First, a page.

A care home for disabled people in Northampton could close, the charity that runs it has said.
Hampton House, a care home in Lumbertubs run by Scope, has been branded “old-fashioned” by charity bosses.
It means the 21 current residents will have to find new accommodation, whether that be by themselves and financed by a personal budget or living as a group while supported by Scope.
It is understood any closure could take up to three years.
Peter Walker, Scope regional director said: “We’re looking into closing Hampton House, because we don’t think this kind of old-fashioned care home offers disabled people the kind of say that everyone else has over where they live, who they live with and how their money is spent. This is nothing to do with the quality of the service.
“We will now consult with the disabled people who use the care homes, their families, staff and local authorities before making a final decision.
“This is part of a wider trend, prompted by disabled people, away from institutional, segregated care homes towards the kind of support where disabled people have choice and control over the services they receive and are treated as citizens.”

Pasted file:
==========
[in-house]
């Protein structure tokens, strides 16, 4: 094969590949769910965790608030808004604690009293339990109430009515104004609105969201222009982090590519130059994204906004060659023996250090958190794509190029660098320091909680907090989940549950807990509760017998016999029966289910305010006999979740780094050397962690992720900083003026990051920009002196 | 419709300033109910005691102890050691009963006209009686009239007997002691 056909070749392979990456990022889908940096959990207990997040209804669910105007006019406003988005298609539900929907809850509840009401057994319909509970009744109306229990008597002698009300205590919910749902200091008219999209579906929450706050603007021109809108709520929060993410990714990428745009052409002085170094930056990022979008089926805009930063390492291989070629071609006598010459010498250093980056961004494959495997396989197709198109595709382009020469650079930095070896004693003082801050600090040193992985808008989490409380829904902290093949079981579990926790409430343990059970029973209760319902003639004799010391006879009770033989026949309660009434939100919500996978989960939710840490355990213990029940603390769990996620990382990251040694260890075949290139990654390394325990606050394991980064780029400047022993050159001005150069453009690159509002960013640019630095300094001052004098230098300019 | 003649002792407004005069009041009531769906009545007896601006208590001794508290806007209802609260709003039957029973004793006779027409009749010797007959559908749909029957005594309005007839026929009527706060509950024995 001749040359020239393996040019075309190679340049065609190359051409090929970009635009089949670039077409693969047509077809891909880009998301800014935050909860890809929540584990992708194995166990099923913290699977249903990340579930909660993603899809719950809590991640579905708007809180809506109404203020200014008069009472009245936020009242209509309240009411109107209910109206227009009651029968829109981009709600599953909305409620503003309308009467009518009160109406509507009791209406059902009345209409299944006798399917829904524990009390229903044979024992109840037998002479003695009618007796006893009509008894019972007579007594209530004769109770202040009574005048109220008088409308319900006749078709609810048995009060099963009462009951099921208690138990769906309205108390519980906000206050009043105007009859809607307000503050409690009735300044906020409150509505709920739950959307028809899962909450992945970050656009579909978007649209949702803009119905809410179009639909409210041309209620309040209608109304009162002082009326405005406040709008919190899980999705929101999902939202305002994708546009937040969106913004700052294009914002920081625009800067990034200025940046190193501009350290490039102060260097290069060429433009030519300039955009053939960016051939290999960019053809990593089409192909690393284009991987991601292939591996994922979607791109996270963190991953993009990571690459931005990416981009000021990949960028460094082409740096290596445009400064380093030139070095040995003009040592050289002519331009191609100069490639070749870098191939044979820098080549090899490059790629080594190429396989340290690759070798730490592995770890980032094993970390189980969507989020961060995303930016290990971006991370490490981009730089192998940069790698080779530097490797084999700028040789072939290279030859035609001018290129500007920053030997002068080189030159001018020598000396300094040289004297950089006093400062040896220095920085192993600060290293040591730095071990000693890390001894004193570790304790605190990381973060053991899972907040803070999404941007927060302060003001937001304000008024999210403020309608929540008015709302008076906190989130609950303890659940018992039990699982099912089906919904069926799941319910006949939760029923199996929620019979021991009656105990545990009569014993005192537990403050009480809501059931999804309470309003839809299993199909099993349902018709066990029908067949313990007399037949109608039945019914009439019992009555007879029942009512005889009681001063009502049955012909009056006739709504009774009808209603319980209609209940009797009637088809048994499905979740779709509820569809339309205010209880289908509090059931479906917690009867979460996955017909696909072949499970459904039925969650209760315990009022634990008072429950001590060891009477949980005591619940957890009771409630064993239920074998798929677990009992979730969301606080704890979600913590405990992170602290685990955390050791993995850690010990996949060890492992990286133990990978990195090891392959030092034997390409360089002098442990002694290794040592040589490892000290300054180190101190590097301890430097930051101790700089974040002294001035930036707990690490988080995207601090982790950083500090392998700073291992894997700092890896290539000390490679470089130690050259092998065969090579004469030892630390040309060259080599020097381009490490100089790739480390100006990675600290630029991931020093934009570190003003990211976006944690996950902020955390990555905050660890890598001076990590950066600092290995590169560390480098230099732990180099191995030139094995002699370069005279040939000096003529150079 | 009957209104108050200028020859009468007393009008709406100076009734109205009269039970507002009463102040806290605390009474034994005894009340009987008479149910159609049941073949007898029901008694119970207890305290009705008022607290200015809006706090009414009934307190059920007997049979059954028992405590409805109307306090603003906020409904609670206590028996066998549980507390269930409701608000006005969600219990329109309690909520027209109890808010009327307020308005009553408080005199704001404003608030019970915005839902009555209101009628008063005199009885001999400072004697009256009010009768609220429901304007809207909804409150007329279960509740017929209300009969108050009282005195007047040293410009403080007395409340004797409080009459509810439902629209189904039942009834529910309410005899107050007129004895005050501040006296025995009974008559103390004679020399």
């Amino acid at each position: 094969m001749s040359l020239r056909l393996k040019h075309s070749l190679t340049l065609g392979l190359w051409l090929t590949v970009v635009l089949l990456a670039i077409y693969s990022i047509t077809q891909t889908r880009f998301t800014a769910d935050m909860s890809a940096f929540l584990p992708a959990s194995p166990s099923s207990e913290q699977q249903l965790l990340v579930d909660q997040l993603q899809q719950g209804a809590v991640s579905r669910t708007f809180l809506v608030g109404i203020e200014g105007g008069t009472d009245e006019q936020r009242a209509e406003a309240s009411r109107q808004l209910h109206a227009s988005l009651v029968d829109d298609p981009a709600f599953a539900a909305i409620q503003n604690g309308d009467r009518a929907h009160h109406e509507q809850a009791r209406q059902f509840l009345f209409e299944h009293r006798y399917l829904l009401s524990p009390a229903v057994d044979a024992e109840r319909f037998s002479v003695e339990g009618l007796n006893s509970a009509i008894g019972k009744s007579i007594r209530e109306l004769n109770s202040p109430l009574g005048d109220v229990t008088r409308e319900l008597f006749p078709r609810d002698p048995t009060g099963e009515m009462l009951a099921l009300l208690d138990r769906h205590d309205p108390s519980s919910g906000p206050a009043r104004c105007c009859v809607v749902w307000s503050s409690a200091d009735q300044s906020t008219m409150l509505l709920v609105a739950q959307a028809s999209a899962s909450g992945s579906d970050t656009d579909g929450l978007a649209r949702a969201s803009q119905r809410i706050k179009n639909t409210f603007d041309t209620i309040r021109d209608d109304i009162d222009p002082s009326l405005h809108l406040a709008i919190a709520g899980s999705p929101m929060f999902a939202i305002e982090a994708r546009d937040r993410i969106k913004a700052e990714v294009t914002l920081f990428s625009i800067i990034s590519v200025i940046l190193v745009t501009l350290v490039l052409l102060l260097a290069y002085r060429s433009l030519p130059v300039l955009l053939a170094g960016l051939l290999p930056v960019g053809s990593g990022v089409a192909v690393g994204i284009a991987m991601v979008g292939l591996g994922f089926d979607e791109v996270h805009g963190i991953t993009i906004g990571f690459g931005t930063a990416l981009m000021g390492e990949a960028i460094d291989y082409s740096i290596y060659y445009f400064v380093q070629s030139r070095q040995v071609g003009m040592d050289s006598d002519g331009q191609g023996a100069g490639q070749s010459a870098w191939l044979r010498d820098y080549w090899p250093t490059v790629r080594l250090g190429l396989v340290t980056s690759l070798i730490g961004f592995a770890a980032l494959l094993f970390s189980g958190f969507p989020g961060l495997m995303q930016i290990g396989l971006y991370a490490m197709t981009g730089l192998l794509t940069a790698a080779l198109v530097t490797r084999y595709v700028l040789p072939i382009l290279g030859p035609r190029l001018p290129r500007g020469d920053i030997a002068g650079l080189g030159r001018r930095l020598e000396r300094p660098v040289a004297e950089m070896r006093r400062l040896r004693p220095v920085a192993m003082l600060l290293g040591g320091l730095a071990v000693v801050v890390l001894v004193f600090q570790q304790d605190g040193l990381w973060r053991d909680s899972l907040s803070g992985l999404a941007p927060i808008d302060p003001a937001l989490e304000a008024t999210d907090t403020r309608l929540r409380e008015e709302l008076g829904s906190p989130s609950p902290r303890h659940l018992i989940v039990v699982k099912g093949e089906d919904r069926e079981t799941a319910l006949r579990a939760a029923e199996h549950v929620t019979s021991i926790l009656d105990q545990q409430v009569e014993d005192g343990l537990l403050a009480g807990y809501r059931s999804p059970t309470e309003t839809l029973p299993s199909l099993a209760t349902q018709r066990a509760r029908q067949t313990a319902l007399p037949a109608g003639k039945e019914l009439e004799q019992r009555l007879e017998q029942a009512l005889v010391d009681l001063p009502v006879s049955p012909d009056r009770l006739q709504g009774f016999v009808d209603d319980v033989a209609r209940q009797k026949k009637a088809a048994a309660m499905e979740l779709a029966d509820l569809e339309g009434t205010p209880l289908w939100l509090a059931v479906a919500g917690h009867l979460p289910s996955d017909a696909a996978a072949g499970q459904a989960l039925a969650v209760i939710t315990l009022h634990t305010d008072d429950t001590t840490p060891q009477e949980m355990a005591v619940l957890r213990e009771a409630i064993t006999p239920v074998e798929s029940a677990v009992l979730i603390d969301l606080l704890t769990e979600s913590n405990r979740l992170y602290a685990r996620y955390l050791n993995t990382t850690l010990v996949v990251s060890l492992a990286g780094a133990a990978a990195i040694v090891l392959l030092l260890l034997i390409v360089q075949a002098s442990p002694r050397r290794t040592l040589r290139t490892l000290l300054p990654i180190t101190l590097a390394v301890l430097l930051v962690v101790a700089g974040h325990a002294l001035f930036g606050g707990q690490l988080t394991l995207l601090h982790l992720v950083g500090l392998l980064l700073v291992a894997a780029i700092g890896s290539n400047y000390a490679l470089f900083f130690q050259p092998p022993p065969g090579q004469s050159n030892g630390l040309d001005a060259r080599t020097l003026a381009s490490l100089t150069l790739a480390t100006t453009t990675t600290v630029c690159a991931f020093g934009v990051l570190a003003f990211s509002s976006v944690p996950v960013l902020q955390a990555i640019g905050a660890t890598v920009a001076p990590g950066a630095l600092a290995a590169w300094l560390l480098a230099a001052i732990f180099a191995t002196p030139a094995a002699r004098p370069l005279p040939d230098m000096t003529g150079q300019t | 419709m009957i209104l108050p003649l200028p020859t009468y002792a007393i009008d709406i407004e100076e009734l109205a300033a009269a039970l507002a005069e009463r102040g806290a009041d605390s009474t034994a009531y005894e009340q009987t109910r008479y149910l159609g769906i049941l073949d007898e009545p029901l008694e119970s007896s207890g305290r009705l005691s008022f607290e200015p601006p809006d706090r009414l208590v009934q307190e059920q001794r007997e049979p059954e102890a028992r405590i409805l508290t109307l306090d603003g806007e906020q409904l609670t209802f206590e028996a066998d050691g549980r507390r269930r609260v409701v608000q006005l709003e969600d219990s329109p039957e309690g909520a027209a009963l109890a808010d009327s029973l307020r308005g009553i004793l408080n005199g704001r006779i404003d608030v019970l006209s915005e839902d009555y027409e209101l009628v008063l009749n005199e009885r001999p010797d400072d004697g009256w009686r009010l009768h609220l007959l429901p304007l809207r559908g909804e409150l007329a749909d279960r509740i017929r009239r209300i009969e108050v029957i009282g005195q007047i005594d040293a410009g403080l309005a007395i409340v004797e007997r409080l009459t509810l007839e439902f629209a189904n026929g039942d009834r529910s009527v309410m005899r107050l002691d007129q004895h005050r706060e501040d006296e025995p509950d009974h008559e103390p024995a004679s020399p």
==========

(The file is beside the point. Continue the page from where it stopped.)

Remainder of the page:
Many Scope care homes were opened in the 1970 and the charity said that in the last five years it has changed or closed ten of these ”more old fashioned services”.
Mr Walker said: “We’ve decided it was time to step up our work. We have reviewed all of our care homes for disabled adults to see which ones we needed to change.
“We know changes like this are hard for the disabled people, families and staff involved, and it’s not something we do without a great deal of consideration.
“We will do our best to do it sensitively and respectfully, supporting everyone affected to understand what the changes mean and what choices are available to them. We want to work with the relevant authorities to help ensure those people’s needs can be properly met elsewhere.”
A spokeswoman for Scope said: “This is part of a wider review of all of Scope’s services, focused on giving disabled people more choice and control over where and how they live, and seeing which of our services need to change to do this.”